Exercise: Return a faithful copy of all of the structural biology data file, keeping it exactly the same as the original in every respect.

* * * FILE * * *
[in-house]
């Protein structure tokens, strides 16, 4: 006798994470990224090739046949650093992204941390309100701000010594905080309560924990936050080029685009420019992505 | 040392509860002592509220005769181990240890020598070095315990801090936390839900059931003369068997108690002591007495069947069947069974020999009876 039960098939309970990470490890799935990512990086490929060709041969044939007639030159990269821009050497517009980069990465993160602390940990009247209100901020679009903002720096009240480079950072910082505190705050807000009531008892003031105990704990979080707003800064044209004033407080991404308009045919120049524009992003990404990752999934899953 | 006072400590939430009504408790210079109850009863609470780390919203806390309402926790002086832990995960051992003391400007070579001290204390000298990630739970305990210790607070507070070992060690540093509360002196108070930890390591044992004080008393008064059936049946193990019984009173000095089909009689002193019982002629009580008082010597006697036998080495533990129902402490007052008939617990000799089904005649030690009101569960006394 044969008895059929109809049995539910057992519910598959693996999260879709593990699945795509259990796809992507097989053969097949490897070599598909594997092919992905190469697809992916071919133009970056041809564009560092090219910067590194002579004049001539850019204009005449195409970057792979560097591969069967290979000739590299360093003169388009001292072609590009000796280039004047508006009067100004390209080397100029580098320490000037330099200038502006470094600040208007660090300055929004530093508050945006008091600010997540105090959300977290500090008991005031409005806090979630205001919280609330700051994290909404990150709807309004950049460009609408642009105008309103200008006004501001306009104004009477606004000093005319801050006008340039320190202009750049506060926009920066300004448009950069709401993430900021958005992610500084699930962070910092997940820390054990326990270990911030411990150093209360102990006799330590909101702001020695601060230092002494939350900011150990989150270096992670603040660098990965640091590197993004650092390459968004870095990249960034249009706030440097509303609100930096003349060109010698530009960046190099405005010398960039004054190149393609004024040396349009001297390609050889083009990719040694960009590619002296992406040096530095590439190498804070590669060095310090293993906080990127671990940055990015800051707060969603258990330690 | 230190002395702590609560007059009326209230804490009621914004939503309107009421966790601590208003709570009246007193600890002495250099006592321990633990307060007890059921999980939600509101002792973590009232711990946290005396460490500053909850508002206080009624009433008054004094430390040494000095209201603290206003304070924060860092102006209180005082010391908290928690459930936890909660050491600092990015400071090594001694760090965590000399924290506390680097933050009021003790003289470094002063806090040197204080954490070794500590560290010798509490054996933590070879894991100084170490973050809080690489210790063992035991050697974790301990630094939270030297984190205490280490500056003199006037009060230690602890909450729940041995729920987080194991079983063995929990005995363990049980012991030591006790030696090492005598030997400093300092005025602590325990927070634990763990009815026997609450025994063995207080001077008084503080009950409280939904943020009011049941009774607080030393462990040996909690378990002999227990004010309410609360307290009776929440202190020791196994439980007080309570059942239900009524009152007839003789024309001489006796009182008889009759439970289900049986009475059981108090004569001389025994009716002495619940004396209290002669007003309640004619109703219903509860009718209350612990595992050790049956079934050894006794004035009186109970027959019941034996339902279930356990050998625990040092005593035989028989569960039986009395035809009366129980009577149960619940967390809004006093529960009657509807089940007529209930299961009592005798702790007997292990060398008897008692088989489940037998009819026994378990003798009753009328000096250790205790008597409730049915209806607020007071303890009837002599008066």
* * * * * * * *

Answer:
[in-house]
């Protein structure tokens, strides 16, 4: 006798994470990224090739046949650093992204941390309100701000010594905080309560924990936050080029685009420019992505 | 040392509860002592509220005769181990240890020598070095315990801090936390839900059931003369068997108690002591007495069947069947069974020999009876 039960098939309970990470490890799935990512990086490929060709041969044939007639030159990269821009050497517009980069990465993160602390940990009247209100901020679009903002720096009240480079950072910082505190705050807000009531008892003031105990704990979080707003800064044209004033407080991404308009045919120049524009992003990404990752999934899953 | 006072400590939430009504408790210079109850009863609470780390919203806390309402926790002086832990995960051992003391400007070579001290204390000298990630739970305990210790607070507070070992060690540093509360002196108070930890390591044992004080008393008064059936049946193990019984009173000095089909009689002193019982002629009580008082010597006697036998080495533990129902402490007052008939617990000799089904005649030690009101569960006394 044969008895059929109809049995539910057992519910598959693996999260879709593990699945795509259990796809992507097989053969097949490897070599598909594997092919992905190469697809992916071919133009970056041809564009560092090219910067590194002579004049001539850019204009005449195409970057792979560097591969069967290979000739590299360093003169388009001292072609590009000796280039004047508006009067100004390209080397100029580098320490000037330099200038502006470094600040208007660090300055929004530093508050945006008091600010997540105090959300977290500090008991005031409005806090979630205001919280609330700051994290909404990150709807309004950049460009609408642009105008309103200008006004501001306009104004009477606004000093005319801050006008340039320190202009750049506060926009920066300004448009950069709401993430900021958005992610500084699930962070910092997940820390054990326990270990911030411990150093209360102990006799330590909101702001020695601060230092002494939350900011150990989150270096992670603040660098990965640091590197993004650092390459968004870095990249960034249009706030440097509303609100930096003349060109010698530009960046190099405005010398960039004054190149393609004024040396349009001297390609050889083009990719040694960009590619002296992406040096530095590439190498804070590669060095310090293993906080990127671990940055990015800051707060969603258990330690 | 230190002395702590609560007059009326209230804490009621914004939503309107009421966790601590208003709570009246007193600890002495250099006592321990633990307060007890059921999980939600509101002792973590009232711990946290005396460490500053909850508002206080009624009433008054004094430390040494000095209201603290206003304070924060860092102006209180005082010391908290928690459930936890909660050491600092990015400071090594001694760090965590000399924290506390680097933050009021003790003289470094002063806090040197204080954490070794500590560290010798509490054996933590070879894991100084170490973050809080690489210790063992035991050697974790301990630094939270030297984190205490280490500056003199006037009060230690602890909450729940041995729920987080194991079983063995929990005995363990049980012991030591006790030696090492005598030997400093300092005025602590325990927070634990763990009815026997609450025994063995207080001077008084503080009950409280939904943020009011049941009774607080030393462990040996909690378990002999227990004010309410609360307290009776929440202190020791196994439980007080309570059942239900009524009152007839003789024309001489006796009182008889009759439970289900049986009475059981108090004569001389025994009716002495619940004396209290002669007003309640004619109703219903509860009718209350612990595992050790049956079934050894006794004035009186109970027959019941034996339902279930356990050998625990040092005593035989028989569960039986009395035809009366129980009577149960619940967390809004006093529960009657509807089940007529209930299961009592005798702790007997292990060398008897008692088989489940037998009819026994378990003798009753009328000096250790205790008597409730049915209806607020007071303890009837002599008066």